The last section, that comes up to modern times, gives the medical diagnosis of ‘hysteria’ as the modern equivalent of witchcraft, with women being treated for this supposed illness and confined to mental institutions with their ‘cures’ as our version of accusing women of being witches and imprisoning, torturing or killing them. Again, this was made in 1922, so nowadays this is laughable; back then, it was probably thought-provoking.

An interesting and well-made period piece.

The Imitation Game

January 5, 2015


Internet Movie Database          Movie Reviews

From the book Alan Turing: The Enigma by Andrew Hodges

Yet another movie about Turing and the breaking of the Enigma code.

Now, don’t get me wrong. What Turing and his group did was amazing, and they changed the course of the war by figuring out the code. He gets top marks for that Chez Otter.

But is there anything new to say on the subject? Mr. Otter and I have seen at least two or three other movies and TV miniseries about him, his (illegal at the time) homosexuality, his supposed communist leanings and/or info leaks, his difficult personality, and also how he broke this extremely difficult code by inventing a type of calculator/computer that could figure it out in the time frame (it was changed every 24 hours.)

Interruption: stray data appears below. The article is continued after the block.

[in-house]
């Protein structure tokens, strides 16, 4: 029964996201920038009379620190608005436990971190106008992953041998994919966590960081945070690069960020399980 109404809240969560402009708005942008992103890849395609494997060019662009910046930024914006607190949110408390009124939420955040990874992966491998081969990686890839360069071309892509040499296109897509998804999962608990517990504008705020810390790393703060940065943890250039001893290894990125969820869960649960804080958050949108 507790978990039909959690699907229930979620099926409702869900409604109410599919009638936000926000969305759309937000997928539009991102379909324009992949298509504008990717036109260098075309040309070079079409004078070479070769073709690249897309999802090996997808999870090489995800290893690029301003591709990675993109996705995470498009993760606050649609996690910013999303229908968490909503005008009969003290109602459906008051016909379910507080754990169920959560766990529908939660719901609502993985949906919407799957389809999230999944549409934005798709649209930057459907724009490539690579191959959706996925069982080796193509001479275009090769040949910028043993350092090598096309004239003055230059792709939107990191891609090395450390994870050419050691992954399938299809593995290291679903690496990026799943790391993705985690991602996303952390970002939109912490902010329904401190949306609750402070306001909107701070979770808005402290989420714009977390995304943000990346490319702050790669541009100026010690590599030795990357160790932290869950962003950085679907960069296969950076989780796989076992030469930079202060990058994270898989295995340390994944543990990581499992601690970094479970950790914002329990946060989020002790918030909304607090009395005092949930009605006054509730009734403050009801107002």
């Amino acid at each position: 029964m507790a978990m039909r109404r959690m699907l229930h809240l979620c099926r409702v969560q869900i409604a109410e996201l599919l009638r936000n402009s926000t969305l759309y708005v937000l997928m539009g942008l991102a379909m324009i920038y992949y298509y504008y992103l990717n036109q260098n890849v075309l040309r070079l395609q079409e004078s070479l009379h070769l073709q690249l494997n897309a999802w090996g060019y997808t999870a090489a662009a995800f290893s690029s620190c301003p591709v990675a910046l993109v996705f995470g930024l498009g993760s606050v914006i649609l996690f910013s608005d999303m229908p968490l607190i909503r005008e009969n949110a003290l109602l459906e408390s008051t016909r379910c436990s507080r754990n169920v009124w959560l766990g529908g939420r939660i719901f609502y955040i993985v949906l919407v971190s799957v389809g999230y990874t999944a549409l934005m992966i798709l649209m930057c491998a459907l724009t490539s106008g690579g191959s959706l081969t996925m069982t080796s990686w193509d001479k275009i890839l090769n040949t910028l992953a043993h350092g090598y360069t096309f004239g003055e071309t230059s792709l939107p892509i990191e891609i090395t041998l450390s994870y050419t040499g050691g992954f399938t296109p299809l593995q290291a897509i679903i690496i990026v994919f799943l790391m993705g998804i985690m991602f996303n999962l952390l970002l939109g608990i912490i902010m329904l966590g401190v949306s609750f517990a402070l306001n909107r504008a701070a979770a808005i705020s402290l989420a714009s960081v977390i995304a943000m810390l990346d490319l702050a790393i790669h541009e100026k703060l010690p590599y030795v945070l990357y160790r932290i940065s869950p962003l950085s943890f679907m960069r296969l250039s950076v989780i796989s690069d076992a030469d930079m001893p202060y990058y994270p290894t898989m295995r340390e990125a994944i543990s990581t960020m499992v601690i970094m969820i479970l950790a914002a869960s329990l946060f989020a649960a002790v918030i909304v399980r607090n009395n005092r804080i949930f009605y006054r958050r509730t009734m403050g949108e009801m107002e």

This was a well-made and well-written movie, beautifully filmed and, except for a regrettable scene where white-out was used to correct typewriting (Otter ground her teeth at that one) very historically accurate. Benedict Cumberbatch (who has the BEST NAME EVER in the Otter Family’s opinion) played Turing, and did a very good job of it, giving his extremely difficult personality enough human feeling for viewers to empathize with him.

But…did we really need another movie about this? Well, yes and no, I think. On the one hand, it’s been done before. On the other hand, with fan-favorite Cumberbatch in it, this will introduce Turing and what he did to a whole new generation.

But (and this is where the reality police come in and haul everyone away) it WAS NOT THE FIRST COMPUTER. Yes, they actually said this in the trailers for the movie, which made me shoot steam out of my ears. The Turing machine models algorithms, but is not itself a computer, and even if it were, it was a hundred and fifty years too late to be the FIRST computer.

But those are minor quibbles. If you don’t know this story, or are a Cumberbatch fan, or just like a well-written drama, you’ll enjoy this one.